Consumer prices across the US rose by less that expected in August, suggesting that inflation pressures may be beginning to cool.
According to data published by the Bureau of Labour Statistics on Tuesday, the CPI rose 0.3% between July and August, marking the slowest monthly acceleration in seven months, while advancing 5.3% from year-ago levels. Core inflation, which does not account for volatile prices of energy and food, rose 0.1% month-over-month, and is up 4% from August 2020. Economists polled by Bloomberg forecast a 0.4% monthly jump in overall CPI, and a 5.3% increase from the previous year.
Despite the less-than-anticipated increase in consumer prices, annual inflation is still sitting at the highest level in nearly 13 years. Much of last month’s price increase was attributed to a jump in energy prices, which rose 2%, as well as food prices, which jumped 0.4% month-over-month. Conversely, used car and truck prices— which up until now have been responsible for sizeable gains in monthly CPI prints— cooled 1.5% in August, while transportation services fell 2.3%.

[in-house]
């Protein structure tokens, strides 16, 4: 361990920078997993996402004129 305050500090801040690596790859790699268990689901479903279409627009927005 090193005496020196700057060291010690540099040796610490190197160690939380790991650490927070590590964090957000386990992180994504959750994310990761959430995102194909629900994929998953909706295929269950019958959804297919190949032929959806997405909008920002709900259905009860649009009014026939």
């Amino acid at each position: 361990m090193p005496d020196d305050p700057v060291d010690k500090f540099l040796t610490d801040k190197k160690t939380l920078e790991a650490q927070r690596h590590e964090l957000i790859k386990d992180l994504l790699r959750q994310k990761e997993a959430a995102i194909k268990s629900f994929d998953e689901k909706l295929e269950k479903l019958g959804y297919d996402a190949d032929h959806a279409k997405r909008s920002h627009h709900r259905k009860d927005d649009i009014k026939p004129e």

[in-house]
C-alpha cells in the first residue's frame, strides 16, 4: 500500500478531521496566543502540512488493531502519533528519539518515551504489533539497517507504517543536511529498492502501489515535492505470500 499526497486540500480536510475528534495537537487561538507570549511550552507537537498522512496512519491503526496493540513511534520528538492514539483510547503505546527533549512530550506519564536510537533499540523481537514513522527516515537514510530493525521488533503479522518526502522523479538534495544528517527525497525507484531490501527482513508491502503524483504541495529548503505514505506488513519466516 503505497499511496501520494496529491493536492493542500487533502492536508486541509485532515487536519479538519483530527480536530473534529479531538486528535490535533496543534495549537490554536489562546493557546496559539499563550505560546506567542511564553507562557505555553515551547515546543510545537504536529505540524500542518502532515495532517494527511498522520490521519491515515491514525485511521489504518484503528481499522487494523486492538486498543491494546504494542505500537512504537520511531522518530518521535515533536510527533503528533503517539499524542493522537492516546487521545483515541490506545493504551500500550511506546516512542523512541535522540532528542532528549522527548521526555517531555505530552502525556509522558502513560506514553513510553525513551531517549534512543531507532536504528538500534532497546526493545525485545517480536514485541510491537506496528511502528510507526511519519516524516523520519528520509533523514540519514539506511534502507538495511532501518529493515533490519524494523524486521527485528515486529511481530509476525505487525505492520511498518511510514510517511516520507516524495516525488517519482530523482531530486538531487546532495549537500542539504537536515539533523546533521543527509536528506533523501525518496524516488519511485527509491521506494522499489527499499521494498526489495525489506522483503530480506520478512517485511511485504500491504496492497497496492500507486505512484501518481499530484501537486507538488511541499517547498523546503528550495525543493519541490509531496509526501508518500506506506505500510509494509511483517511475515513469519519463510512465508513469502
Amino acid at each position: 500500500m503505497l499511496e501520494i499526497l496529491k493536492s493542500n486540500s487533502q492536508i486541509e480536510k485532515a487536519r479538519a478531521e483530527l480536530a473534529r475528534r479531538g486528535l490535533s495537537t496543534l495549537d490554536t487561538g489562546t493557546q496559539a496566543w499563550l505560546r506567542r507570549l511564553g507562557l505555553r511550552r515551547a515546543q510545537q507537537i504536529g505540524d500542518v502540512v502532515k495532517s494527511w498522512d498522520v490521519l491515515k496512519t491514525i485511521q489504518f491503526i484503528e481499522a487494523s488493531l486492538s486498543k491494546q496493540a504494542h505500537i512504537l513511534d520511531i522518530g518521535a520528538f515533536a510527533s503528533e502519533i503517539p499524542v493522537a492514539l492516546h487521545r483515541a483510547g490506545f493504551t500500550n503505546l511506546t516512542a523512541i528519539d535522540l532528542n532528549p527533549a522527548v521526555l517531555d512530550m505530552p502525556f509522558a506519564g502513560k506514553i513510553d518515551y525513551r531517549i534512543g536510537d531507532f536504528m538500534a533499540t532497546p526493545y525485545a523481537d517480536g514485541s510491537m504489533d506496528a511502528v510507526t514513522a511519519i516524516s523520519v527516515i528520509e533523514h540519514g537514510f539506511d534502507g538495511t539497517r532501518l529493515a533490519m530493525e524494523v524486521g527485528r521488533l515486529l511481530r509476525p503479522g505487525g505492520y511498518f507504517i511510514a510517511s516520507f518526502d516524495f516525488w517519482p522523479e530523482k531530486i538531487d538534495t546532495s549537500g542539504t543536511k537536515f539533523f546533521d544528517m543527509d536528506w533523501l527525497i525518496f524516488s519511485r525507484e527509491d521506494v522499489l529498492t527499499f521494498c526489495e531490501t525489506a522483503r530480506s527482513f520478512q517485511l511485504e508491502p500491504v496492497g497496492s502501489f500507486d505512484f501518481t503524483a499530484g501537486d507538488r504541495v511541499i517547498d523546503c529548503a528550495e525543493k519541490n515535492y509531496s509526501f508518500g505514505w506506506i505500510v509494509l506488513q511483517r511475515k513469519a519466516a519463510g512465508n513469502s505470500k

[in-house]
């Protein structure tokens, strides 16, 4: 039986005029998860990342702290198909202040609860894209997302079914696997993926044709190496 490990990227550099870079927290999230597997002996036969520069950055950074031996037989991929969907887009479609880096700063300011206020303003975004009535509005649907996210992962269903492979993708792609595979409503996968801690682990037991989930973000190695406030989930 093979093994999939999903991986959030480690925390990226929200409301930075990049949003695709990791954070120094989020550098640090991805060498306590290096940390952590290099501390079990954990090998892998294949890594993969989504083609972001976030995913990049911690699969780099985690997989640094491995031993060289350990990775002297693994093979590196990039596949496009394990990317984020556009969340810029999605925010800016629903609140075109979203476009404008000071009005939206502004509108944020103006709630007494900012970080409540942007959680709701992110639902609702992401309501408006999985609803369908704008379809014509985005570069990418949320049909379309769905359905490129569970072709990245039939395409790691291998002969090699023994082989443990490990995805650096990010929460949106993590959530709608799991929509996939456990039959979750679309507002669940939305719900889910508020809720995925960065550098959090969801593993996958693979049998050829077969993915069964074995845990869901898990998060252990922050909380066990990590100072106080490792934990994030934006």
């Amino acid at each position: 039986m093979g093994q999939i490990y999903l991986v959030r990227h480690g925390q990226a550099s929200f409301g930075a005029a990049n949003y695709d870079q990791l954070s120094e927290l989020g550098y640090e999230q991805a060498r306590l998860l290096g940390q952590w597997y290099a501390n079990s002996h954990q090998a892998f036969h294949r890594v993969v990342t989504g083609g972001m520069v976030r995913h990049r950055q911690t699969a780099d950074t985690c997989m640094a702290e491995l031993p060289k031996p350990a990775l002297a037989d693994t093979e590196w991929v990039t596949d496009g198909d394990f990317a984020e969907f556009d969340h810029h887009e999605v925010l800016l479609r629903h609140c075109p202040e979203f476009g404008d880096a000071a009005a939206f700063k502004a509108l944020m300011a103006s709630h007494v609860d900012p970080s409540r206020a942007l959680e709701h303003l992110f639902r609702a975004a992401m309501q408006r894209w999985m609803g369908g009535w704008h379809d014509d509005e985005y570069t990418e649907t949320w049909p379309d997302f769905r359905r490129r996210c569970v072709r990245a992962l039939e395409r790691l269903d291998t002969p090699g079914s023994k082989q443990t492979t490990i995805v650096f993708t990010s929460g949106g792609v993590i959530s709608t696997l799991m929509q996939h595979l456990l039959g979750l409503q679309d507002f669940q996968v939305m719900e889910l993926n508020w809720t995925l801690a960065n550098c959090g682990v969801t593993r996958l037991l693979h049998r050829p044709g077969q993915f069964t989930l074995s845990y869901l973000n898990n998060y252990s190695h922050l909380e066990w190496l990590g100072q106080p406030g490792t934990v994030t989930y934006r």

The latest CPI print comes ahead of next week’s FOMC meeting, during which Fed officials are expected to begin talks on cutting back the Fed’s unprecedented asset buying program. Last month, Fed Chair Jerome Powell revealed that the central bank could initiate a taper as early as this year, but failed to provide a more specific schedule.
Following the CPI report, the US dollar plummeted downward, while gold futures soared past $1,800 per ounce.
Information for this briefing was found via the BLS and Bloomberg. The author has no securities or affiliations related to this organization. Not a recommendation to buy or sell. Always do additional research and consult a professional before purchasing a security. The author holds no licenses.